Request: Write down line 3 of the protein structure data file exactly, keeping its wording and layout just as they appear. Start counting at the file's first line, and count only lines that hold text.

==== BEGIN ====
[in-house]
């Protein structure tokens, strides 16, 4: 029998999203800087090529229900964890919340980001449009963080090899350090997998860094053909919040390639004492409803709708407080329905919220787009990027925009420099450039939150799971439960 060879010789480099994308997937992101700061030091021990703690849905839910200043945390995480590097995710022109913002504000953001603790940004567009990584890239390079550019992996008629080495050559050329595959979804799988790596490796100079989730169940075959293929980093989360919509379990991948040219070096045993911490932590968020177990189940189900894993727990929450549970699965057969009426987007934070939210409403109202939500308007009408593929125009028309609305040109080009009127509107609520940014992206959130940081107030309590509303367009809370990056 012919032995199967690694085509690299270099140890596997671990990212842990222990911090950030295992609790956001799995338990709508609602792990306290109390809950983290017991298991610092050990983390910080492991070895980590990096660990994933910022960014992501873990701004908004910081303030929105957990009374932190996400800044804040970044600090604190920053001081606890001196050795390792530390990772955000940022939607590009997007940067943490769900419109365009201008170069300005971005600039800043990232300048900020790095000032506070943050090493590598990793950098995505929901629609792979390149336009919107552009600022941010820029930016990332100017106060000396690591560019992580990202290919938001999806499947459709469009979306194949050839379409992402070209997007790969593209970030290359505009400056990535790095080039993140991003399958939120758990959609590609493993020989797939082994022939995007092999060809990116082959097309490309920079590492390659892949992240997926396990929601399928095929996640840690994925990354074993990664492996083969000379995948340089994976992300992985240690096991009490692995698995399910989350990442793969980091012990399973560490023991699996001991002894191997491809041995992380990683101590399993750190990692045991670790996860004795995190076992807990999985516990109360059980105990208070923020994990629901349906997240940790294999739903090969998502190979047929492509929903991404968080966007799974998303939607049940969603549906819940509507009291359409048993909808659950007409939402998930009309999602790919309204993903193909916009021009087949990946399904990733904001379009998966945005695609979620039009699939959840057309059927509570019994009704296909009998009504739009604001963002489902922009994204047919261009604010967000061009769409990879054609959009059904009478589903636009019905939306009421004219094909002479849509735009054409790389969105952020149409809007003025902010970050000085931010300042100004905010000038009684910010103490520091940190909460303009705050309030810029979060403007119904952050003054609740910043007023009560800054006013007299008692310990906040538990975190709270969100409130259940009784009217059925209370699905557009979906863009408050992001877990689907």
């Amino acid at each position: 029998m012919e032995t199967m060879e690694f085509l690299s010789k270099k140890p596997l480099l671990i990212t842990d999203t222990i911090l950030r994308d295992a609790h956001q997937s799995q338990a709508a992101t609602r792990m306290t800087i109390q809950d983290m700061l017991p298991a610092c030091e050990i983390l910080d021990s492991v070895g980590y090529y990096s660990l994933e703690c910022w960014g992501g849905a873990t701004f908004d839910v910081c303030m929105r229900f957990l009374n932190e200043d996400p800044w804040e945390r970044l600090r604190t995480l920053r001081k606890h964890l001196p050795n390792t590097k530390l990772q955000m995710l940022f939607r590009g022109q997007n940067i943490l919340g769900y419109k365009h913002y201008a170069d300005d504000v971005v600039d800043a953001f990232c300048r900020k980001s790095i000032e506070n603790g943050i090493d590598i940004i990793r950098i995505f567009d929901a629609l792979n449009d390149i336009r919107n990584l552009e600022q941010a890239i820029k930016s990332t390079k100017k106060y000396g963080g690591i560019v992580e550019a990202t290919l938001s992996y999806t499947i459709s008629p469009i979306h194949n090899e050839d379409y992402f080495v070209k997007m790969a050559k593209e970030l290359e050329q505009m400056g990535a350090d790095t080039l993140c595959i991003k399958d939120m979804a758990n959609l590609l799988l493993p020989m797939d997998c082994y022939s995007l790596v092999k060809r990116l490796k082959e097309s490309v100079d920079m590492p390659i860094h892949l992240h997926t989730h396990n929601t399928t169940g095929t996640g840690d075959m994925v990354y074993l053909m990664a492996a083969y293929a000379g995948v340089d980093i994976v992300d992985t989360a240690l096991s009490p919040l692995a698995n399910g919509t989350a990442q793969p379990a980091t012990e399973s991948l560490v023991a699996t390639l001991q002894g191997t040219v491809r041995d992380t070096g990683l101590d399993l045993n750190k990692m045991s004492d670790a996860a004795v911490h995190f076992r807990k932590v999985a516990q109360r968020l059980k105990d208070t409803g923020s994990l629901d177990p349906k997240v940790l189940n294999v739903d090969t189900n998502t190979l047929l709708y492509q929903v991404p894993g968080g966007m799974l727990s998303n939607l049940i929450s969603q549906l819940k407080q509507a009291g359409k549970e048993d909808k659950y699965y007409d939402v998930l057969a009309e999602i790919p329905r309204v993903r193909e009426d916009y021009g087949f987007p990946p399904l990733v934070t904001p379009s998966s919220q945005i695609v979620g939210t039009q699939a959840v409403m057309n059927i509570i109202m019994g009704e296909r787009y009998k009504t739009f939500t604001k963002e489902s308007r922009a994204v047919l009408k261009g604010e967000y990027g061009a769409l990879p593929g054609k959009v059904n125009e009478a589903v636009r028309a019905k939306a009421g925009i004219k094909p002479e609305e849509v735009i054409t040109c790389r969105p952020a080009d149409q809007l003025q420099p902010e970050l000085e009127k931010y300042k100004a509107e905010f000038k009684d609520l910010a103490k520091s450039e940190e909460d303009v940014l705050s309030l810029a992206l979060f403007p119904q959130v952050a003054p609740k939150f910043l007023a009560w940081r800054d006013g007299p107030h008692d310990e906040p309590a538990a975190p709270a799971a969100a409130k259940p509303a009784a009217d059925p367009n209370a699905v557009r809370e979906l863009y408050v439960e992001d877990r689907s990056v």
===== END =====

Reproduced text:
């Amino acid at each position: 029998m012919e032995t199967m060879e690694f085509l690299s010789k270099k140890p596997l480099l671990i990212t842990d999203t222990i911090l950030r994308d295992a609790h956001q997937s799995q338990a709508a992101t609602r792990m306290t800087i109390q809950d983290m700061l017991p298991a610092c030091e050990i983390l910080d021990s492991v070895g980590y090529y990096s660990l994933e703690c910022w960014g992501g849905a873990t701004f908004d839910v910081c303030m929105r229900f957990l009374n932190e200043d996400p800044w804040e945390r970044l600090r604190t995480l920053r001081k606890h964890l001196p050795n390792t590097k530390l990772q955000m995710l940022f939607r590009g022109q997007n940067i943490l919340g769900y419109k365009h913002y201008a170069d300005d504000v971005v600039d800043a953001f990232c300048r900020k980001s790095i000032e506070n603790g943050i090493d590598i940004i990793r950098i995505f567009d929901a629609l792979n449009d390149i336009r919107n990584l552009e600022q941010a890239i820029k930016s990332t390079k100017k106060y000396g963080g690591i560019v992580e550019a990202t290919l938001s992996y999806t499947i459709s008629p469009i979306h194949n090899e050839d379409y992402f080495v070209k997007m790969a050559k593209e970030l290359e050329q505009m400056g990535a350090d790095t080039l993140c595959i991003k399958d939120m979804a758990n959609l590609l799988l493993p020989m797939d997998c082994y022939s995007l790596v092999k060809r990116l490796k082959e097309s490309v100079d920079m590492p390659i860094h892949l992240h997926t989730h396990n929601t399928t169940g095929t996640g840690d075959m994925v990354y074993l053909m990664a492996a083969y293929a000379g995948v340089d980093i994976v992300d992985t989360a240690l096991s009490p919040l692995a698995n399910g919509t989350a990442q793969p379990a980091t012990e399973s991948l560490v023991a699996t390639l001991q002894g191997t040219v491809r041995d992380t070096g990683l101590d399993l045993n750190k990692m045991s004492d670790a996860a004795v911490h995190f076992r807990k932590v999985a516990q109360r968020l059980k105990d208070t409803g923020s994990l629901d177990p349906k997240v940790l189940n294999v739903d090969t189900n998502t190979l047929l709708y492509q929903v991404p894993g968080g966007m799974l727990s998303n939607l049940i929450s969603q549906l819940k407080q509507a009291g359409k549970e048993d909808k659950y699965y007409d939402v998930l057969a009309e999602i790919p329905r309204v993903r193909e009426d916009y021009g087949f987007p990946p399904l990733v934070t904001p379009s998966s919220q945005i695609v979620g939210t039009q699939a959840v409403m057309n059927i509570i109202m019994g009704e296909r787009y009998k009504t739009f939500t604001k963002e489902s308007r922009a994204v047919l009408k261009g604010e967000y990027g061009a769409l990879p593929g054609k959009v059904n125009e009478a589903v636009r028309a019905k939306a009421g925009i004219k094909p002479e609305e849509v735009i054409t040109c790389r969105p952020a080009d149409q809007l003025q420099p902010e970050l000085e009127k931010y300042k100004a509107e905010f000038k009684d609520l910010a103490k520091s450039e940190e909460d303009v940014l705050s309030l810029a992206l979060f403007p119904q959130v952050a003054p609740k939150f910043l007023a009560w940081r800054d006013g007299p107030h008692d310990e906040p309590a538990a975190p709270a799971a969100a409130k259940p509303a009784a009217d059925p367009n209370a699905v557009r809370e979906l863009y408050v439960e992001d877990r689907s990056v």